Bonfires in the Rain
Bridget Williams Books, Wellington, 1991, $27.95
In outline, the story Lauris Edmond has to tell in this, her second volume of autobiography, would be typical of many New Zealand women who married about the time of World War Two. At first there is the ‘pervasive satisfaction of having achieved the married state ‑ and status ‑ that every girl unconsciously desired’, followed by the ‘personal miracle’ of giving birth to ‘the most beautiful baby in the world’. More children arrive and there begins a decade of ‘coping’, of absorption in creating and managing the expanding family unit. Good at his work, her husband starts to become obsessed by it; for his wife, ‘my daily work (and long, busy days they were) … and the largest part of my inner life … was simply, my children’.
The strains of increasing separateness within an ageing marriage are exacerbated by three promotion moves. Her husband acquires ever-greater responsibilities; her children grow up and take on their own directions. Suddenly realising that ‘I didn’t exist, except as I helped them to exist’, she resumes her interrupted university studies extra-murally and discovers ‘a carnival of new views’. More than ever, her husband demands her loyalty and unquestioning support; all she can offer him in return is hurt and increasing disappointment as she seeks action, experiment and challenge for herself, elsewhere and on her own. The shell of the ruined marriage is preserved but within, in pain and puzzlement, the family is disintegrating.
The circumstances of individual lives are unique, of course. In Lauris Edmond’s case a major determinant is the fiercely competitive hierarchy of the secondary school system. Its ‘random choreography’ takes the Edmond family from the frontier outpost of Ohakune to the charming, complacent village of Greytown, to the crabbed ill-tempered ‘occupational obstacle’ of Huntly and finally back to Wellington. Each place exerts its own influence, but everywhere Lauris’s gift for friendship finds unlikely but congenial and stimulating company.
There is also the continuing common life of her close Scott family: the fascination of what happens to them all and the developing understanding of her still-intense relationship with her extraordinary mother. Even more important, there is the life of her own evolving family, unique in the interactions of six able children, all lovingly described.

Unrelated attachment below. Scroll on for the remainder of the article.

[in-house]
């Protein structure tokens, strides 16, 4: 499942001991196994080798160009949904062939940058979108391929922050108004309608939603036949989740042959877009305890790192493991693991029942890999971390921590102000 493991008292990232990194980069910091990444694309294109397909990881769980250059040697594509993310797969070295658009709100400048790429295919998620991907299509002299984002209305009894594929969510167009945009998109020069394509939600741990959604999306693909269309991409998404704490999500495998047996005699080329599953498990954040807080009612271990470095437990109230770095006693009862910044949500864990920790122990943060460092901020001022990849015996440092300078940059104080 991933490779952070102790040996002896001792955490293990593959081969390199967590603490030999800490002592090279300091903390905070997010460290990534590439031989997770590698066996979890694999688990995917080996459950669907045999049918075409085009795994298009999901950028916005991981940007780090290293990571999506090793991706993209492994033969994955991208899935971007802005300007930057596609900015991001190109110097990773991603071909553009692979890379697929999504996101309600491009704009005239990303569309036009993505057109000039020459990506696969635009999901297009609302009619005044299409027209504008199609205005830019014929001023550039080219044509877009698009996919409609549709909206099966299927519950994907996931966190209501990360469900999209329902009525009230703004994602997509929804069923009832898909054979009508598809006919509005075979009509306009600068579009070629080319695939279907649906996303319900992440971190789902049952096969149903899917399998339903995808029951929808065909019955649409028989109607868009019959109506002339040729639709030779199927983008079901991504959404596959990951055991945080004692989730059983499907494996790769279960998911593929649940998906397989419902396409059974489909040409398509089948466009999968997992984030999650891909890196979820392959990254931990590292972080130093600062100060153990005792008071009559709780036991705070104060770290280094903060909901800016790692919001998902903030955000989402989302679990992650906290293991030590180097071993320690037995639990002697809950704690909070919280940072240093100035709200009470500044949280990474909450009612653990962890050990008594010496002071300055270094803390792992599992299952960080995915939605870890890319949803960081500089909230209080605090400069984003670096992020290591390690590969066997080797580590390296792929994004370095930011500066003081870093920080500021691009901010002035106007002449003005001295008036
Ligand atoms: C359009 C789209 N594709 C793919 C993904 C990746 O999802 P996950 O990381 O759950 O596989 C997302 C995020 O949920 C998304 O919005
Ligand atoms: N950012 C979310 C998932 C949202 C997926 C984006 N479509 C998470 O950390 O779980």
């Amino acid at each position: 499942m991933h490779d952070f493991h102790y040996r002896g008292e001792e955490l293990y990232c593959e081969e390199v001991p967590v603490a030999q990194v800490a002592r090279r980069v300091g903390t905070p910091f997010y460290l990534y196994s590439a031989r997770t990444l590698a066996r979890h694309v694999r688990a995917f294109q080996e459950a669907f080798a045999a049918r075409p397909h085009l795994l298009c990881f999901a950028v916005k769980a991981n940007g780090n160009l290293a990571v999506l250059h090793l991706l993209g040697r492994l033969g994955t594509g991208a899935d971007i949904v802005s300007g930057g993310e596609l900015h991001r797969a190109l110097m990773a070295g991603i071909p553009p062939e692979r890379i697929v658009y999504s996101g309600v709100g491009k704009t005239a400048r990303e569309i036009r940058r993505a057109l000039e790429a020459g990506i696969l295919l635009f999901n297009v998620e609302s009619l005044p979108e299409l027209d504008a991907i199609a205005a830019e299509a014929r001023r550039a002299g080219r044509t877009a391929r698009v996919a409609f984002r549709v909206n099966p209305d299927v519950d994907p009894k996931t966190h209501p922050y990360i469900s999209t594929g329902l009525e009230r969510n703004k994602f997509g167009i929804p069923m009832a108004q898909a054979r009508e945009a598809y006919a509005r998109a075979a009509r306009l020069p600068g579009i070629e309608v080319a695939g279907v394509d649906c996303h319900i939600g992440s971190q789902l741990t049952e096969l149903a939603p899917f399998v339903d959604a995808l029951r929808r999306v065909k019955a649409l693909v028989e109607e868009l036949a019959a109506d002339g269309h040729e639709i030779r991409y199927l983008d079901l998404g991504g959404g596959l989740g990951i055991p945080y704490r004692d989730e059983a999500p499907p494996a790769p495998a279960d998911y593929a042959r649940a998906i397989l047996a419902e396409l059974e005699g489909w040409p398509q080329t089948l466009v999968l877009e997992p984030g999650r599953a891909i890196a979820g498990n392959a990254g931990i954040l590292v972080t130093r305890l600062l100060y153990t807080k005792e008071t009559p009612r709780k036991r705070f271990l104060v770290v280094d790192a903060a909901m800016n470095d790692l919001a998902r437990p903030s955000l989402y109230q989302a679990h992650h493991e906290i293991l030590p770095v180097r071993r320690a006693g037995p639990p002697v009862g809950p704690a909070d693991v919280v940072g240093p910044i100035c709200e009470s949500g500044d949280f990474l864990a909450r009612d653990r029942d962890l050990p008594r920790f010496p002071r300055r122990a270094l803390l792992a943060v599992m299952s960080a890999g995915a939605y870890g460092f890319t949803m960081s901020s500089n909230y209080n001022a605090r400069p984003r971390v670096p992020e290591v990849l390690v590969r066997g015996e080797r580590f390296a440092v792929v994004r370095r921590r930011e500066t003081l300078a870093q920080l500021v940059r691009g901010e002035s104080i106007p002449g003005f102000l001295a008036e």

Through it all there is Lauris’s desire to be a writer. At first, when she has only one baby, there are fragments put down in ‘small islands of time’. Then, as family demands multiply, nothing: ‘… soon I would be forty. And I was not, so far, a writer of poems and stories, a known recorder of New Zealand experience; instead I was a mother of six children, a woman who had taken up the familiar pattern of my generation’. As domestic unhappiness intensifies and, conversely, intellectual journeys expand, so writing poetry ‑ ‘for the first time with absolute seriousness’ ‑becomes an urgent occupation: ‘to hell with it, this is what I want to do’. And she does, with increasing confidence and success. Denis Glover encourages her to put together a collection, In Middle Air; the book closes with the launching of this and of her next journey ‑ ‘my own writing’.
If the story so far has been typical of a generation, in kind though not in degree, the telling of it is exceptional. Poets are accustomed to exploring emotion, to cutting beneath the surface of experience to discover the underlying truth, and to expressing what they find in public and in the most telling language possible. Only a poet could have written this book.
Her first volume of autobiography, Hot October, relied mainly on representing letters and diaries. Thus it had the impetus and immediacy of a student seeing exciting new horizons, but also the inconsequentiality: one sometimes tired of its immaturity and lack of reflection. Not so with this volume. Lauris Edmond does not spare herself in recalling the bad things as well as the good, and the fierce emotions they aroused. It must have been extraordinarily hard to write parts of this book, needing huge reserves of courage and determination. Whatever it cost her is justified by the results. The book is considered and fair, unflinching yet without rancour. Moreover, it weighs up not just particular people and their relationships but the forces of society at work upon them, showing how the course of individual lives is determined by the currents of the times. Intensely personal though it is, Bonfires in the Rain documents middle-class New Zealand attitudes and mores from the mid-40s to the mid-70s.
Autobiography is by nature a prose form, but this volume has the hallmarks of Edmond’s poetry: a richly detailed surface but diving deep; pointed yet flowing. Time and again complex ideas are illuminated by the natural use of metaphor: ‘My own family now filled every part of me; like a full tide it had come in, spread over and through me, widened me into shapes I had not known I could take’. The first half of the book, filled with the physical rawness and human warmth of Ohakune and with the pleasures and pains of young children, is a delight: cheerful, affectionate, wry. Lauris Edmond is now an internationally known recorder of New Zealand experience. This penetrating narrative, with its grace, clarity, sensitivity and stark honesty, is the equal of her finest poems. We are immeasurably in her debt.
Andrew Mason is a free-lance editor in Wellington.